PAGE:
Cyanobacterial photosystem II reaction center design in tobacco chloroplasts increases biomass in low light

Yuan Zhang, Gennady Ananyev, Aki Matsuoka, G. Charles Dismukes, Pal Maliga

Research output: Contribution to journalArticlepeer-review

1 Scopus citations


The D1 polypeptide of the photosystem II (PSII) reaction center complex contains domains that regulate primary photochemical yield and charge recombination rate. Many prokaryotic oxygenic phototrophs express two or more D1 isoforms differentially in response to environmental light needs, a capability absent in flowering plants and algae. We report that tobacco (Nicotiana tabacum) plants carrying the Synechococcus (Synechococcus elongatus PCC 7942) low-light mutation (LL-E130Q) in the D1 polypeptide (NtLL) acquire the cyanobacterial photochemical phenotype: faster photodamage in high light and significantly more charge separations in productive linear electron flow in low light. This flux increase produces 16.5% more (dry) biomass under continuous low-light illumination (100 μE m−2 s−1, 24 h). This gain is offset by the predicted lower photoprotection at high light. By contrast, the introduction of the Synechococcus high-light mutation (HL-A152S) into tobacco D1 (NtHL) has slightly increased photoprotection, achieved by photochemical quenching, but no apparent impact on biomass yield compared to wild type under the tested conditions. The universal design principle of all PSII reaction centers trades off energy conversion for photoprotection in different proportions across all phototrophs and provides a useful guidance for testing in crop plants. The observed biomass advantage under continuous low light can be transferred between evolutionarily isolated lineages to benefit growth under artificial lighting conditions. However, removal of the selective marker gene was essential to observe the growth phenotype, indicating growth penalty imposed by use of the particular spectinomycin-resistance gene.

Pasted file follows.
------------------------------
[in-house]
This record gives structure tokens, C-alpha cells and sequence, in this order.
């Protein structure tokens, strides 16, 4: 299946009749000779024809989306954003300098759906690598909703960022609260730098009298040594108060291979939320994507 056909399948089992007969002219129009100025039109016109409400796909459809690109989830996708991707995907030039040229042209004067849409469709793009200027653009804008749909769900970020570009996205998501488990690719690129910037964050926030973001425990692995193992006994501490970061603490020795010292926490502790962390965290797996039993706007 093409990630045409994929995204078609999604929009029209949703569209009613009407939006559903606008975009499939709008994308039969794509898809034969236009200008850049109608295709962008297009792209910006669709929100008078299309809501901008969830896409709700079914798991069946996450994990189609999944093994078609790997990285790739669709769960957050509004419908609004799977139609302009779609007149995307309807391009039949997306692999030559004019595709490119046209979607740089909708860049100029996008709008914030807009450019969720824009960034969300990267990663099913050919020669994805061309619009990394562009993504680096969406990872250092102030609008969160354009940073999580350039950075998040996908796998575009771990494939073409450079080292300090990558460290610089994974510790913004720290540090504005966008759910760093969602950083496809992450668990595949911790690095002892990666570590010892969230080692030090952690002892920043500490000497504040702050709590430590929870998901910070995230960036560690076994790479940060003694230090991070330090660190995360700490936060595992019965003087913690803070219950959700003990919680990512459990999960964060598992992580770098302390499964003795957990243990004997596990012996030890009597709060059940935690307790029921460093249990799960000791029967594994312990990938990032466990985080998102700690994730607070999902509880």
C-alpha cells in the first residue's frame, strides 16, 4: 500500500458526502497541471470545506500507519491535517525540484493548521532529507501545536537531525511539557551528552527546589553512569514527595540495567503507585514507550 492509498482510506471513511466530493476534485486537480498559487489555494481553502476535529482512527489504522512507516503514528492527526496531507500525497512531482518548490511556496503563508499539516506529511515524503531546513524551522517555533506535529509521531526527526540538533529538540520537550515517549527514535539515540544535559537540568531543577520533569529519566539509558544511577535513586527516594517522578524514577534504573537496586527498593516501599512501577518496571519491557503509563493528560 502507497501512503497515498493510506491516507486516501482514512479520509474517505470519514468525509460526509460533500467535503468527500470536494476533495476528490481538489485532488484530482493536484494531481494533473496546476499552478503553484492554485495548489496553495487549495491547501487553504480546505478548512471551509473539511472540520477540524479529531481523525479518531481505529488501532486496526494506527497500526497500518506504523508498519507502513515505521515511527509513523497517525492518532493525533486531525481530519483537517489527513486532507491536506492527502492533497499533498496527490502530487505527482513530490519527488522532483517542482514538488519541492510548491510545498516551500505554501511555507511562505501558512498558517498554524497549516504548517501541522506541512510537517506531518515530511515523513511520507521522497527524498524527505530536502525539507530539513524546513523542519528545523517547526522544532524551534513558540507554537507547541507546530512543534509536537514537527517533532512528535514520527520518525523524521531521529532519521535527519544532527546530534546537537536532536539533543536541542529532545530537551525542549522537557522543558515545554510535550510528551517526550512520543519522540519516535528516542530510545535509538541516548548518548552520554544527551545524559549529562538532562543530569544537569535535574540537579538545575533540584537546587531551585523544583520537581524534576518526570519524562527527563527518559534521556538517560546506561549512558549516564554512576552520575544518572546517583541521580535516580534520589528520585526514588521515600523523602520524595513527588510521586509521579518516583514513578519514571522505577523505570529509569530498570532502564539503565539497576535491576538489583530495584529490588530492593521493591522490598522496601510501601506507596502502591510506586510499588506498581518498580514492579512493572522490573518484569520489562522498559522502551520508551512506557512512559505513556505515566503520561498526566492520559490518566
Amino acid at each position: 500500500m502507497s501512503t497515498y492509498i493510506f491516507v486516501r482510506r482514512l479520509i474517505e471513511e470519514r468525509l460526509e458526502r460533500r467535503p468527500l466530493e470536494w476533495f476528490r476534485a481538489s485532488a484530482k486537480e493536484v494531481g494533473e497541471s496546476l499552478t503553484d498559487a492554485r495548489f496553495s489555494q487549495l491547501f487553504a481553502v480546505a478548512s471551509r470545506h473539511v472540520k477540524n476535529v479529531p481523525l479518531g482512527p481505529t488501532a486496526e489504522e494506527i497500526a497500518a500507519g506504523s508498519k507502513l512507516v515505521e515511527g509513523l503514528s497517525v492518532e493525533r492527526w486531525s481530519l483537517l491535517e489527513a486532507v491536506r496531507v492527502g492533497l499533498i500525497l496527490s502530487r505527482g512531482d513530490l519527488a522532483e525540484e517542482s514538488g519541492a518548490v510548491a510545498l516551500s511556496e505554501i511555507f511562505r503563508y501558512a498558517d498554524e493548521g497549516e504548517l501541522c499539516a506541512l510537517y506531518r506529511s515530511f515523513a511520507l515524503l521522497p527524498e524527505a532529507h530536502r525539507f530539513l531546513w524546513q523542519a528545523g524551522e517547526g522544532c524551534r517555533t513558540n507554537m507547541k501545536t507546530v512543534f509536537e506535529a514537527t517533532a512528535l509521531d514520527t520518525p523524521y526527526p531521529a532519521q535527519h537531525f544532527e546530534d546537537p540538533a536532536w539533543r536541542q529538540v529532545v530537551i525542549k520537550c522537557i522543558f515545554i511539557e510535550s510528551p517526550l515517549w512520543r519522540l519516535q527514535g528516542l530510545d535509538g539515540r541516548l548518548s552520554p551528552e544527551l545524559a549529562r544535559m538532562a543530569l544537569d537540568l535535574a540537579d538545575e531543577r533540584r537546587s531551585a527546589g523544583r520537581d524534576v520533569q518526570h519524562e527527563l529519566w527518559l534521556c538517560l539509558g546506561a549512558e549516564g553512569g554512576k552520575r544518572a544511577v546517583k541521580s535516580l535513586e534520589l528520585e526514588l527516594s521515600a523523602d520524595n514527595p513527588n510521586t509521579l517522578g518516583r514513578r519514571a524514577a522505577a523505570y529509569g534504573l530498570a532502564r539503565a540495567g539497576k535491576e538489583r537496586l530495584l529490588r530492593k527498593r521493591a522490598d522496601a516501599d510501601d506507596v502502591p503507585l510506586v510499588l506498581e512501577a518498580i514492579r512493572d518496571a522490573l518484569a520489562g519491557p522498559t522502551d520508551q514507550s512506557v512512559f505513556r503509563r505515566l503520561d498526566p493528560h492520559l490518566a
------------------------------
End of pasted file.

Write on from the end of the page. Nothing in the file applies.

Original languageEnglish (US)
Pages (from-to)2229-2244
Number of pages16
JournalPlant physiology
Issue number4
StatePublished - Apr 2023

All Science Journal Classification (ASJC) codes

  • Physiology
  • Genetics
  • Plant Science


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